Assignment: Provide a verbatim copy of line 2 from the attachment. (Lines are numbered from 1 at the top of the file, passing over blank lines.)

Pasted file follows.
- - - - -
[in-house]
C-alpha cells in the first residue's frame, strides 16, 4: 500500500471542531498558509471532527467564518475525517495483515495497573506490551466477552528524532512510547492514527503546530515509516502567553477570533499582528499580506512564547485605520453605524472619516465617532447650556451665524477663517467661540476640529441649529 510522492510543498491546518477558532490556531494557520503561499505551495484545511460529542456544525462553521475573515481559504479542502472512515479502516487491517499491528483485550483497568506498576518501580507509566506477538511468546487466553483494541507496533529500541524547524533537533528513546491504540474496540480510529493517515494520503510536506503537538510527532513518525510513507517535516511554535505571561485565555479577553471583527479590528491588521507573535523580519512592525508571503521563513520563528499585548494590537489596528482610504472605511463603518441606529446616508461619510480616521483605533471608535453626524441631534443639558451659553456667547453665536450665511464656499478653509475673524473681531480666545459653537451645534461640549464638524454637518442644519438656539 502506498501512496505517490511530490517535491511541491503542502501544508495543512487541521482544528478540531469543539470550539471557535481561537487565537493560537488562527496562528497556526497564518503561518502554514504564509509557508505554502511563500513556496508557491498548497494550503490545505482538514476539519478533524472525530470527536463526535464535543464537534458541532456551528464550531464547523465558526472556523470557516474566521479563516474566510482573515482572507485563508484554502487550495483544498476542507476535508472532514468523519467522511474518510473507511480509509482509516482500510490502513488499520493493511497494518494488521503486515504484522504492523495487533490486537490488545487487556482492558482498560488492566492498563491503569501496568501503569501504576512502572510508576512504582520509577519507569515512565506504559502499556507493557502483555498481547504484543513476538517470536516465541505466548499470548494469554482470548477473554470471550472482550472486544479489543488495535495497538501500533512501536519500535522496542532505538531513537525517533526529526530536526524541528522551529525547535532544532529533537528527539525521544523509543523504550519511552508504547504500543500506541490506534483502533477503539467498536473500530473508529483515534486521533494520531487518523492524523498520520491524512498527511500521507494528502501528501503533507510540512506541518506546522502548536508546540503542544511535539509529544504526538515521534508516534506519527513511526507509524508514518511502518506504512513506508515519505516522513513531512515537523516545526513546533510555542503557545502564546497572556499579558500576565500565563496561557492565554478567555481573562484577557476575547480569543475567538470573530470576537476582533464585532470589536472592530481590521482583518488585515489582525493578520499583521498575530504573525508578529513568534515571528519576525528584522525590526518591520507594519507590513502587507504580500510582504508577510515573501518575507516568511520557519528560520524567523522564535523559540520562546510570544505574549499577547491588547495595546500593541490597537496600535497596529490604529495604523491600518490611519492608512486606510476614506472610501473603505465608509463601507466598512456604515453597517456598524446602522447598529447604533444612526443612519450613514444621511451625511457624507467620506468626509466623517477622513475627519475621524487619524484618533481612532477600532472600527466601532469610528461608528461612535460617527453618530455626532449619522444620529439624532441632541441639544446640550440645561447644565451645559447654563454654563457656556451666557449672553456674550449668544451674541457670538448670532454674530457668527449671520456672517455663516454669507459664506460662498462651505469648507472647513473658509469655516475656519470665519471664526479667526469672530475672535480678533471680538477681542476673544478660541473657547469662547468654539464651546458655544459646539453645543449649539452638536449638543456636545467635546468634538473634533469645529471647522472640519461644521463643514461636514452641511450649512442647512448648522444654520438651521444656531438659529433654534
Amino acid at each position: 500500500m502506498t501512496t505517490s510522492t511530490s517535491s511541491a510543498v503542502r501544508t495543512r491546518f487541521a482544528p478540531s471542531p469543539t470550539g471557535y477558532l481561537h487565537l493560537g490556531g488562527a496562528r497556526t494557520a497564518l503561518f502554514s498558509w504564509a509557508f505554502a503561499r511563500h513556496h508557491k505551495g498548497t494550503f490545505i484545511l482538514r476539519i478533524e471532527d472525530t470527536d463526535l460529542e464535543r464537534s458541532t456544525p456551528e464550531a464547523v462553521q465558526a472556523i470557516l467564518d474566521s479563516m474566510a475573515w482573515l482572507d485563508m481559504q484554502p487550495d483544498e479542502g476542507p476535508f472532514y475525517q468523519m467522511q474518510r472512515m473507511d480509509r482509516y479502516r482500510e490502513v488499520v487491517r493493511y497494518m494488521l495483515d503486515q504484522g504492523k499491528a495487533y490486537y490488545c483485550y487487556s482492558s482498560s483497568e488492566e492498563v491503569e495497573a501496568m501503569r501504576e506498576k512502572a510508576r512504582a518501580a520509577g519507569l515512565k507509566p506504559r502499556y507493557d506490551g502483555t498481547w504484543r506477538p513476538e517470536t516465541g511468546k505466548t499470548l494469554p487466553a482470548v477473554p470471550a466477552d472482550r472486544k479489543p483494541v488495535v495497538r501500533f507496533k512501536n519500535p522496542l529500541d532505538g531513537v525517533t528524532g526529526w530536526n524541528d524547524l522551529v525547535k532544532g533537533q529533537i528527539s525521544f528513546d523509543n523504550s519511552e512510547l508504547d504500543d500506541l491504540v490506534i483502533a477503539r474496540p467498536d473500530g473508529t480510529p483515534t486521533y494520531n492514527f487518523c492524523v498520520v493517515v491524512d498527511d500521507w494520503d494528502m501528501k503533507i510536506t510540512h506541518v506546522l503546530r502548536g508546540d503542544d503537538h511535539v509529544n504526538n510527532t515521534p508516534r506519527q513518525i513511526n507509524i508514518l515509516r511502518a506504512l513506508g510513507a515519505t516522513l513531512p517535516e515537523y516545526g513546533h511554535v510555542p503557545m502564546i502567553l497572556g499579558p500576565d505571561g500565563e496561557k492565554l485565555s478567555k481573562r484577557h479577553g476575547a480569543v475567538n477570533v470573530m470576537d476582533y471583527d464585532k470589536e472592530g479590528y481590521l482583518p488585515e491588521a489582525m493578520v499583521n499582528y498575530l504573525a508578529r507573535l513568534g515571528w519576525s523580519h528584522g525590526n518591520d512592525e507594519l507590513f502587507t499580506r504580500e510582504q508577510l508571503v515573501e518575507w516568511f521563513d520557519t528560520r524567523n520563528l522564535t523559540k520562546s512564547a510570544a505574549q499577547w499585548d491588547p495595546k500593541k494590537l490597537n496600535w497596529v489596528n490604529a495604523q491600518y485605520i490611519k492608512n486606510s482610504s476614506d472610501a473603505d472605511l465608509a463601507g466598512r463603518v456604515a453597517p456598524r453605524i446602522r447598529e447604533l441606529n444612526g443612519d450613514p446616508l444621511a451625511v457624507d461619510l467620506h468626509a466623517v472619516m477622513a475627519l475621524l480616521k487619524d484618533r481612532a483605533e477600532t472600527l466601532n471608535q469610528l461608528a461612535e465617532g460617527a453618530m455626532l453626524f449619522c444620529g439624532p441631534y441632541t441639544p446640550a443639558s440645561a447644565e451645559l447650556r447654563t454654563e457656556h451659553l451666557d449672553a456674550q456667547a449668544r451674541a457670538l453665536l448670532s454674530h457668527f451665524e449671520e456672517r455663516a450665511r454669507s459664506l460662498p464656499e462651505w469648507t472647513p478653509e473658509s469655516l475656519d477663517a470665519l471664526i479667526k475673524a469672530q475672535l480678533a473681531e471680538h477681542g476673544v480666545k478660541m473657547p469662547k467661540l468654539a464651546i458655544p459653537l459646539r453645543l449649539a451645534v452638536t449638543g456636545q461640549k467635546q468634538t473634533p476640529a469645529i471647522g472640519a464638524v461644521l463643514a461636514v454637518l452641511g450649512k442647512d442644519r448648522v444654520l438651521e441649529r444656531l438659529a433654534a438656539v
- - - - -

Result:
C-alpha cells in the first residue's frame, strides 16, 4: 500500500471542531498558509471532527467564518475525517495483515495497573506490551466477552528524532512510547492514527503546530515509516502567553477570533499582528499580506512564547485605520453605524472619516465617532447650556451665524477663517467661540476640529441649529 510522492510543498491546518477558532490556531494557520503561499505551495484545511460529542456544525462553521475573515481559504479542502472512515479502516487491517499491528483485550483497568506498576518501580507509566506477538511468546487466553483494541507496533529500541524547524533537533528513546491504540474496540480510529493517515494520503510536506503537538510527532513518525510513507517535516511554535505571561485565555479577553471583527479590528491588521507573535523580519512592525508571503521563513520563528499585548494590537489596528482610504472605511463603518441606529446616508461619510480616521483605533471608535453626524441631534443639558451659553456667547453665536450665511464656499478653509475673524473681531480666545459653537451645534461640549464638524454637518442644519438656539 502506498501512496505517490511530490517535491511541491503542502501544508495543512487541521482544528478540531469543539470550539471557535481561537487565537493560537488562527496562528497556526497564518503561518502554514504564509509557508505554502511563500513556496508557491498548497494550503490545505482538514476539519478533524472525530470527536463526535464535543464537534458541532456551528464550531464547523465558526472556523470557516474566521479563516474566510482573515482572507485563508484554502487550495483544498476542507476535508472532514468523519467522511474518510473507511480509509482509516482500510490502513488499520493493511497494518494488521503486515504484522504492523495487533490486537490488545487487556482492558482498560488492566492498563491503569501496568501503569501504576512502572510508576512504582520509577519507569515512565506504559502499556507493557502483555498481547504484543513476538517470536516465541505466548499470548494469554482470548477473554470471550472482550472486544479489543488495535495497538501500533512501536519500535522496542532505538531513537525517533526529526530536526524541528522551529525547535532544532529533537528527539525521544523509543523504550519511552508504547504500543500506541490506534483502533477503539467498536473500530473508529483515534486521533494520531487518523492524523498520520491524512498527511500521507494528502501528501503533507510540512506541518506546522502548536508546540503542544511535539509529544504526538515521534508516534506519527513511526507509524508514518511502518506504512513506508515519505516522513513531512515537523516545526513546533510555542503557545502564546497572556499579558500576565500565563496561557492565554478567555481573562484577557476575547480569543475567538470573530470576537476582533464585532470589536472592530481590521482583518488585515489582525493578520499583521498575530504573525508578529513568534515571528519576525528584522525590526518591520507594519507590513502587507504580500510582504508577510515573501518575507516568511520557519528560520524567523522564535523559540520562546510570544505574549499577547491588547495595546500593541490597537496600535497596529490604529495604523491600518490611519492608512486606510476614506472610501473603505465608509463601507466598512456604515453597517456598524446602522447598529447604533444612526443612519450613514444621511451625511457624507467620506468626509466623517477622513475627519475621524487619524484618533481612532477600532472600527466601532469610528461608528461612535460617527453618530455626532449619522444620529439624532441632541441639544446640550440645561447644565451645559447654563454654563457656556451666557449672553456674550449668544451674541457670538448670532454674530457668527449671520456672517455663516454669507459664506460662498462651505469648507472647513473658509469655516475656519470665519471664526479667526469672530475672535480678533471680538477681542476673544478660541473657547469662547468654539464651546458655544459646539453645543449649539452638536449638543456636545467635546468634538473634533469645529471647522472640519461644521463643514461636514452641511450649512442647512448648522444654520438651521444656531438659529433654534